Being the week that’s in it, I’ve been thinking a lot about Ireland and my own sense of national identity as an Irish woman. One of the things I noticed during my ponderings was the strong connection between my own sense of Irishness and items of pop culture which, oftentimes, have absolutely nothing to do with Ireland.
Allow me to put this into some kind of perspective. I was born to Irish immigrant parents in Melbourne, Australia and only moved to Ireland when I was 5-years-old. Effectively half of my childhood was spent in a different hemisphere, with only vague ideas as to what Ireland looked like. From parcels that had been sent over by my Irish relatives, I gathered that Ireland had knitted jumpers and recordings of The Late Late Toy Show on VHS, but apart from that my knowledge and understanding of Mother Éire was relatively limited to what I saw on TV. This was not, as I’m sure you know, an ideal way to learn about one’s culture and heritage.
To begin with, I recall a news report from St. Patrick’s Day 1994 (or thereabouts). The network had a correspondant reporting from Dublin, so this is the earliest memory I have of seeing real life Ireland on-screen. However, there was one flaw. A flaw that (quite literally) coloured my perceptions of Ireland. The entire broadcast was shot through a green filter.
Immediately upon seeing this, a younger me thought, “Holy shit. That’s awesome”. (I’m paraphrasing myself, of course. I was far more foul-mouthed at 4-years-old). Being the precocious child I was, I asked my parents to confirm my belief that Ireland was entirely green and, even more remarkably, had the ability to turn you green. It’s worth noting here, before I go any further, that my parents only ever meant well. Either that, or they enjoyed making a fool out of their child. Either way, they answered yes. Absolutely fucking everything in Ireland is green.
That would’ve been fine. I could’ve lived with believing Ireland and its inhabitants were entirely green. I would’ve gone to Ireland a year later, seen that it wasn’t green, and thought nothing of it. But somehow, somewhere in my skewed little child-mind, this idea of green leaked into everything else and before long a strange mental collage of images formed.
I had just learned Ireland was green. Grand. I also knew, having heard from my parents, that Ireland had horses. Fantastic. I also watched a lot of films as a child. Brilliant. And so, the following equation occured:
Green + Horse =
Part of me knew, it must’ve known, that the Emerald City was not the same as the Emerald Isle. But for years the following scene made me swell with pride (and, if I’m honest, it still kind of does):
Other films from my childhood became permeated with my warped imaginings of Ireland. For example, when I think of Ireland I often find myself thinking of Willy Wonka. Unlike the Emerald City, I can throw my hands up and say this one truly leans towards batshit insanity. Having seen the tricolour at some stage during my time in Oz (see? I was fucked from the get-go) I must’ve taken note of the colours and applied my sense of patriotism to the nearest thing mirroring them:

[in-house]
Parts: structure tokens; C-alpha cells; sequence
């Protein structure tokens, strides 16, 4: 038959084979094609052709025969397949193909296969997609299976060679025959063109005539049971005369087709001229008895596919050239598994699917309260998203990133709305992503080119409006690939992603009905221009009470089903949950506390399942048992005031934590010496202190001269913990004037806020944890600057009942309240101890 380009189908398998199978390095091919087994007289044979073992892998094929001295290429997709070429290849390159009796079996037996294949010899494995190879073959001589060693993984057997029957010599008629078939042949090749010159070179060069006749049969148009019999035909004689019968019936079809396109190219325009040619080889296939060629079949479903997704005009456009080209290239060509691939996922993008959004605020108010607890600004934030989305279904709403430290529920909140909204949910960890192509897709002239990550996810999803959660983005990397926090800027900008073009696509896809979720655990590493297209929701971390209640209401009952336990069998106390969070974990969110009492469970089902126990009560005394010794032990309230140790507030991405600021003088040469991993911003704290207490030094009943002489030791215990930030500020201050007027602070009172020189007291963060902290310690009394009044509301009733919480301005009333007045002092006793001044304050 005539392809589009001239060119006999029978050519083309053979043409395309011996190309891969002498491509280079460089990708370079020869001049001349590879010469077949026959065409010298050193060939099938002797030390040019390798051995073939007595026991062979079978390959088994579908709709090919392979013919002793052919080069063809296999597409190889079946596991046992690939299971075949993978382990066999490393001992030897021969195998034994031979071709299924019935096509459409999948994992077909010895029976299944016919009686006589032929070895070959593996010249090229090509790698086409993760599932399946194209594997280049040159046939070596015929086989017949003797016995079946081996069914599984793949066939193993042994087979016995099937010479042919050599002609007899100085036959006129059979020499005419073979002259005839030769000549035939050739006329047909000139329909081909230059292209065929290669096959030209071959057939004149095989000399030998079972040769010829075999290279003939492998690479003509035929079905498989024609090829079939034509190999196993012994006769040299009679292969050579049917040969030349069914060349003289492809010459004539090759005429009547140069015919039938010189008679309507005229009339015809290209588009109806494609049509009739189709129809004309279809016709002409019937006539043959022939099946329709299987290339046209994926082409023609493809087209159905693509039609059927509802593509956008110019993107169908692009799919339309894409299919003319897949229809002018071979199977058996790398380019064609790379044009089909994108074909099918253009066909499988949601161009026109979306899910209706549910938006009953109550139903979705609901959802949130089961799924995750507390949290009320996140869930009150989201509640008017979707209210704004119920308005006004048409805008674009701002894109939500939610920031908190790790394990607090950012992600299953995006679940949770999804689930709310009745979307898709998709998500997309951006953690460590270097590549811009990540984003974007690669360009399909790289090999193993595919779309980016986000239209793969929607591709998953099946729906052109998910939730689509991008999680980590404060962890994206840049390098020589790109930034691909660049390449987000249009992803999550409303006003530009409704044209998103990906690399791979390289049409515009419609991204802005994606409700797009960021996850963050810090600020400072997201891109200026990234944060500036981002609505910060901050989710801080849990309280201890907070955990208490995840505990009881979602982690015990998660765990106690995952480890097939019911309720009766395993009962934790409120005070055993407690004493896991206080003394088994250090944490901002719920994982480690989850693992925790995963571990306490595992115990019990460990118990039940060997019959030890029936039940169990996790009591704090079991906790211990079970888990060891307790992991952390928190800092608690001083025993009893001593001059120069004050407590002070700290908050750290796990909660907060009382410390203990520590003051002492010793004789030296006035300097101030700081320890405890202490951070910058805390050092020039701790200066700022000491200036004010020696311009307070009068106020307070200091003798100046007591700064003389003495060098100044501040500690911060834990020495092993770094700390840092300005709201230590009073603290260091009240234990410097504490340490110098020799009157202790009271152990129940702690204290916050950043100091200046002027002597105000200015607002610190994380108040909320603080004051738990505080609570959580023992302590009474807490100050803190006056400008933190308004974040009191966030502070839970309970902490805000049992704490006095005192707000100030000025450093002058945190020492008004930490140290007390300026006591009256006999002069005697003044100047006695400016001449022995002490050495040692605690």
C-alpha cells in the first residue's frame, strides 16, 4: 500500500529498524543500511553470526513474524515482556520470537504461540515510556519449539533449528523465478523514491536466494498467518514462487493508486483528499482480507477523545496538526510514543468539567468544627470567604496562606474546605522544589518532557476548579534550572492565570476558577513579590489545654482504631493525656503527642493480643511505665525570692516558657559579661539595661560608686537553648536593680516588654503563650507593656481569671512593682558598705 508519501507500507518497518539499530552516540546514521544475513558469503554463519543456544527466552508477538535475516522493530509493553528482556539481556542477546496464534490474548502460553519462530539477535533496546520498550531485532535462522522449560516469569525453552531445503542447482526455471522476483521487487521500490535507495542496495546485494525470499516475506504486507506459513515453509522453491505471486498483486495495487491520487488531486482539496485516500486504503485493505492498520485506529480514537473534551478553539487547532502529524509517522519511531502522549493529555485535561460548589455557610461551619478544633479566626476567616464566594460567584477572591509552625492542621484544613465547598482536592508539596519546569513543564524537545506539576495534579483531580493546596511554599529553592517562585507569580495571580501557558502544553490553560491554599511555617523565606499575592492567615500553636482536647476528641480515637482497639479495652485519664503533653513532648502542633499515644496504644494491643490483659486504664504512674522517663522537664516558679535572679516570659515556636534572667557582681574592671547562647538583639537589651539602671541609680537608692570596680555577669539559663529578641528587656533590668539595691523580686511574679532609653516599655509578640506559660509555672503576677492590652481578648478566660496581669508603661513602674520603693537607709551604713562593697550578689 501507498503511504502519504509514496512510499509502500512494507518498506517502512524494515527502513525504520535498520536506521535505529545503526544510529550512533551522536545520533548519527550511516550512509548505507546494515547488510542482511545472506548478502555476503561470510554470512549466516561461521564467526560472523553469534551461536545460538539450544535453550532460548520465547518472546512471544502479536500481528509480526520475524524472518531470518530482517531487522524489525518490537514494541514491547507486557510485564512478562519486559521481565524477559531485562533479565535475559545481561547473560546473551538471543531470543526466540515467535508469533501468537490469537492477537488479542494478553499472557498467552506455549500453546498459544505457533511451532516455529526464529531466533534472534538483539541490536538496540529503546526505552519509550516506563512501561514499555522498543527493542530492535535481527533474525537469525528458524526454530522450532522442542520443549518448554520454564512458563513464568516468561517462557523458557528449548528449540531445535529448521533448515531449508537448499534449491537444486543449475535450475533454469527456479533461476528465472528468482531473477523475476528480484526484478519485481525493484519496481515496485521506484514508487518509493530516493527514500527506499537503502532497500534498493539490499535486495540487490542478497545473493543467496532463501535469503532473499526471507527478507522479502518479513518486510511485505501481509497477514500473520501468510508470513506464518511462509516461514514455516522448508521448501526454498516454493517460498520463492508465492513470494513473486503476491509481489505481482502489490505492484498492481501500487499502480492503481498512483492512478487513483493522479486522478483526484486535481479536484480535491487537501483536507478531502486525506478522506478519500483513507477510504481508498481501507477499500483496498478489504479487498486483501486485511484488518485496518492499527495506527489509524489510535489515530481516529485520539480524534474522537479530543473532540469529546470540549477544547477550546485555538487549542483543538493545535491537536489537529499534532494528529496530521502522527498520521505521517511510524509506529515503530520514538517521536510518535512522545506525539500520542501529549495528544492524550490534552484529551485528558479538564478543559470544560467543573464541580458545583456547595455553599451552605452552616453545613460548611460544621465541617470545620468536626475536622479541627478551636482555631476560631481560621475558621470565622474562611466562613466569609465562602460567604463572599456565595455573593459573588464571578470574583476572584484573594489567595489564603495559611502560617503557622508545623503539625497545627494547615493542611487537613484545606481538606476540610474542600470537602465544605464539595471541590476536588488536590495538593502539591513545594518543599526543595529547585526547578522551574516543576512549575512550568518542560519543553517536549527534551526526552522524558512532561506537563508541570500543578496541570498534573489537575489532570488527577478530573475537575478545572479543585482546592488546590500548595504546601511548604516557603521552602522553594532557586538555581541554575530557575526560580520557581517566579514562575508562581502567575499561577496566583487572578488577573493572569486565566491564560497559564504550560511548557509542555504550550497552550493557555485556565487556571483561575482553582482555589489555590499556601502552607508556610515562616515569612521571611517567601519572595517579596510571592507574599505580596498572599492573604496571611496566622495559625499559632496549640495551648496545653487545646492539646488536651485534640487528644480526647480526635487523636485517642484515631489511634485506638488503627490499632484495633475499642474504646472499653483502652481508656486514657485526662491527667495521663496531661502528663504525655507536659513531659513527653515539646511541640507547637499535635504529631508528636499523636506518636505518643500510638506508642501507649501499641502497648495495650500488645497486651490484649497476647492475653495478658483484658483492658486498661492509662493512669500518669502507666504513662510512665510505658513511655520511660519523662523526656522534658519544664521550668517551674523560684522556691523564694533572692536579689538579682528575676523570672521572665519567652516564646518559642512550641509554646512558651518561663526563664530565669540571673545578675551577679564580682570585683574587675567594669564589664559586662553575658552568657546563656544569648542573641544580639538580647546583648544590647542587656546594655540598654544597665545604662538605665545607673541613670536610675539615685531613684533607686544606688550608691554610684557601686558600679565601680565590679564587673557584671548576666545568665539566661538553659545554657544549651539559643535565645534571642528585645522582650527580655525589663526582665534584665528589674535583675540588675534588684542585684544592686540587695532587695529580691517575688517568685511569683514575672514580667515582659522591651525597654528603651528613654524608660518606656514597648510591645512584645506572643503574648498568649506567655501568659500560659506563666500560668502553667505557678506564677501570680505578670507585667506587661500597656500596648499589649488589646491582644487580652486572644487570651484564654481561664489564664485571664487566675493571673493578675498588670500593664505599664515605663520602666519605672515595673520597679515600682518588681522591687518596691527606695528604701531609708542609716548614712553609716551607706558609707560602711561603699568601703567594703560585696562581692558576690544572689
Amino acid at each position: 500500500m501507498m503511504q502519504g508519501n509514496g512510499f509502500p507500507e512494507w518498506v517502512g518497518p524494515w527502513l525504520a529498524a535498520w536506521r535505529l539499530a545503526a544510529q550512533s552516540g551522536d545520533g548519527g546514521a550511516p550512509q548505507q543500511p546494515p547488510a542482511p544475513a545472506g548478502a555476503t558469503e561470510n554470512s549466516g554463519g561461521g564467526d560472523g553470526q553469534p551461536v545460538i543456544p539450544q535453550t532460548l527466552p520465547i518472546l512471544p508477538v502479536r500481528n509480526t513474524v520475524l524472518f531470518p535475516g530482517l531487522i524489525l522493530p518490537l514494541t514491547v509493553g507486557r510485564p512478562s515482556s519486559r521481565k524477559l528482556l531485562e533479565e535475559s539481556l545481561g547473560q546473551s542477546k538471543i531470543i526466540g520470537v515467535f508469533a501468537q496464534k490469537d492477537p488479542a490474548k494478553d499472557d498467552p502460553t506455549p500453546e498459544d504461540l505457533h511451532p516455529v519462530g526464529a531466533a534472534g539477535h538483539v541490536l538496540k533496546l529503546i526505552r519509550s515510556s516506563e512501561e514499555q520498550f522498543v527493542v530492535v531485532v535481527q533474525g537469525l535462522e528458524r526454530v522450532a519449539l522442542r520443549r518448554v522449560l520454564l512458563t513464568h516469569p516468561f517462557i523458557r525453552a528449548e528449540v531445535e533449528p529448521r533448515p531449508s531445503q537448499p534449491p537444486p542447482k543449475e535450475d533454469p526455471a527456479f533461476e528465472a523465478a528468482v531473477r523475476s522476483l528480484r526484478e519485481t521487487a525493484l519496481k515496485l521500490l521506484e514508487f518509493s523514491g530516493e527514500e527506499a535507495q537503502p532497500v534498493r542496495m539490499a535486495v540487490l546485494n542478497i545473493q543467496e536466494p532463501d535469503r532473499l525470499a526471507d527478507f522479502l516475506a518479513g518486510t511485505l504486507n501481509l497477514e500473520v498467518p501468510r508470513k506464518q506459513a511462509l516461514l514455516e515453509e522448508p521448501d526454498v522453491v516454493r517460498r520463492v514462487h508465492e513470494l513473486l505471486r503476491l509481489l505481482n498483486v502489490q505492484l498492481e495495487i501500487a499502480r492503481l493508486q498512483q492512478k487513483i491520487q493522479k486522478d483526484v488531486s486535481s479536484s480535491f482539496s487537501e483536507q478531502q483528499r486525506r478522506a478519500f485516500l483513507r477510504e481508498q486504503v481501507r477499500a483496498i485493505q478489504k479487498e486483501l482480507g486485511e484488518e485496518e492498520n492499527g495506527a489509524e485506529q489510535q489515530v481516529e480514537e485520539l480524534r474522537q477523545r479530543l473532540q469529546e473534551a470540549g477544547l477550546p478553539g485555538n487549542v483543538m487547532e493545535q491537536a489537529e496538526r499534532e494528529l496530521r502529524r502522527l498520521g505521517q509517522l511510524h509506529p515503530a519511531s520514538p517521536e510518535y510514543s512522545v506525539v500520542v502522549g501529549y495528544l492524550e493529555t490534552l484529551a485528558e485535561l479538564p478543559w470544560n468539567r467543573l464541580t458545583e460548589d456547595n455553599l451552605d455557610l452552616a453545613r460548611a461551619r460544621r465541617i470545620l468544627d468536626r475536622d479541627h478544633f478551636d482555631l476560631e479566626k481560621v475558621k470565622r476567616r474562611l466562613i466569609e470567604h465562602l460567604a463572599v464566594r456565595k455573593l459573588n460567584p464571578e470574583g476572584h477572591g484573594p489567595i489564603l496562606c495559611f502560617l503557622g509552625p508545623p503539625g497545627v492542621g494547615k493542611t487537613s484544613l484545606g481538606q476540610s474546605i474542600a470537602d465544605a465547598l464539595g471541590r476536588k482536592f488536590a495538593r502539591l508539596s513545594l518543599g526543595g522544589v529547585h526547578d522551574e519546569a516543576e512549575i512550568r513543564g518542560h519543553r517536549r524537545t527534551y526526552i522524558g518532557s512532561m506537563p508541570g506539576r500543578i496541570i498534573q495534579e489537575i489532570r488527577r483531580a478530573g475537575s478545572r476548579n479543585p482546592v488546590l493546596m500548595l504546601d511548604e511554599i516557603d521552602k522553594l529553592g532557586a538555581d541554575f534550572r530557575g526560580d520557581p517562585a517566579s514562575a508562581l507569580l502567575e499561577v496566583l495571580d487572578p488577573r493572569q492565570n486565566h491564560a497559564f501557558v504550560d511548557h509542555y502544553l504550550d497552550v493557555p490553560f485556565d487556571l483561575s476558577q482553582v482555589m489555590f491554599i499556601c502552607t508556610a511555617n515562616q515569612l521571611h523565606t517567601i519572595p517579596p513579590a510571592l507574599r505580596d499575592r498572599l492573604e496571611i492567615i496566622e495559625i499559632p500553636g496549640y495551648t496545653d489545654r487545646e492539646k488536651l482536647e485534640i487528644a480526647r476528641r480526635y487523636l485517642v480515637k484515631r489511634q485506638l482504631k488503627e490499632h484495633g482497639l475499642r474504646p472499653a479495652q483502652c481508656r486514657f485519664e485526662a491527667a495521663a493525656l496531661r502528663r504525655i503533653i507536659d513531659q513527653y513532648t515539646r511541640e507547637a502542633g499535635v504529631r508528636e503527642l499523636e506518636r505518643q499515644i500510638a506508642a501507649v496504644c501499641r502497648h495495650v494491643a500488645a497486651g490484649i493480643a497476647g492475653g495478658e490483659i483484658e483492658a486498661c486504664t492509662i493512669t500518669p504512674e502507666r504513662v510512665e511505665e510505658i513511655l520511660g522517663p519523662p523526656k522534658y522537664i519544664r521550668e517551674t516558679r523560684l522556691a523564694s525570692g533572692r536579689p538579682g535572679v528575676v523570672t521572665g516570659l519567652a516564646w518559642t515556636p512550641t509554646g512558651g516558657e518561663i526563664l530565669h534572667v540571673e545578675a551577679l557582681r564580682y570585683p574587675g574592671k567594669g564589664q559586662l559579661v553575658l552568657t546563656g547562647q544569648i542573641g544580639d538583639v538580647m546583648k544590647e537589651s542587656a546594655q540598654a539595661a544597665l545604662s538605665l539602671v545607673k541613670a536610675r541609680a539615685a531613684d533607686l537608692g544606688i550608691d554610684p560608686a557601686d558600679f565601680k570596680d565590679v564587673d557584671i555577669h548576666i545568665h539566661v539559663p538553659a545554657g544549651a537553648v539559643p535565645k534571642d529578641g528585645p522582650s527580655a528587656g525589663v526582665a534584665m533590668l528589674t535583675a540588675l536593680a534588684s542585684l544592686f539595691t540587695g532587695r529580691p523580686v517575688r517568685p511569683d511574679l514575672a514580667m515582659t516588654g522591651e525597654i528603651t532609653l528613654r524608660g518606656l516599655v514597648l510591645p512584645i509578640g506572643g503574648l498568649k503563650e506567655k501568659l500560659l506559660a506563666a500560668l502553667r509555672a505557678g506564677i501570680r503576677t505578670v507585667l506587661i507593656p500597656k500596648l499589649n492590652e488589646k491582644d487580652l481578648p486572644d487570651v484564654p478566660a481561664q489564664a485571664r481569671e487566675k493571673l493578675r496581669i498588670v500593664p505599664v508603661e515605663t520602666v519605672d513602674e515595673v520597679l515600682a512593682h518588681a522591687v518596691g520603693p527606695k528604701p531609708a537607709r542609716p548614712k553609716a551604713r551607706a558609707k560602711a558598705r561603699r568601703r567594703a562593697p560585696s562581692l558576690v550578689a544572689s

That’s right. Oompa Loompas make me think of home. In my defense, I currently study in Dublin 4, so there’s very little difference in terms of appearance between the inhabitants here and the Loompaland refugees (A fake tan joke? I know, I’m so sorry).
Perhaps the worst offender in the cinematic stakes for warping my notions of Ireland at an early age was this:
Though from the outset it looks safe and sane: it’s actually set in Ireland and engages with Irish folklore. However, having again asked my parents for confirmation as to whether or not these Leprachauns were actually real (I never asked if they were actors though, mind. I suppose I assumed Disney was going for a gritty, Neo-Realist approach by hiring leprachauns off the street) they said yes. They were real. Thanks, mum and dad. But they didn’t stop there. They went as far as to say that not only was it shot in the same village from which my dad’s side of the family originate, but also that my very own great-grandfather acted in it. As the fucking bartender no less.
Again, I never actually questioned if he was an actor or not. Disney was all about the realism in them days.
So in 1995 I arrived to find Ireland coloured much the same way Australia was, devoid of people who can dye your hair to match your gown or churn rivers of chocolate. Instead of a great-grandfather who lived in a town plagued by leprachauns, I had an extended family I’d never met before. And it was still great. And still is. I suppose the point I’m trying to make is, despite the fact that Ireland wasn’t the fantastical imaginary island I’d created in my head with the help of films and television, I wasn’t disappointed. I can watch those films back and feel the same jolt of pride, all the while enjoying what Ireland really is. So before I get sappy and sentimental, I’ll end with this. It may just be an ad for an airport terminal, but it’s the best piece of propaganda this nation has ever produced. Happy belated Paddy’s Day.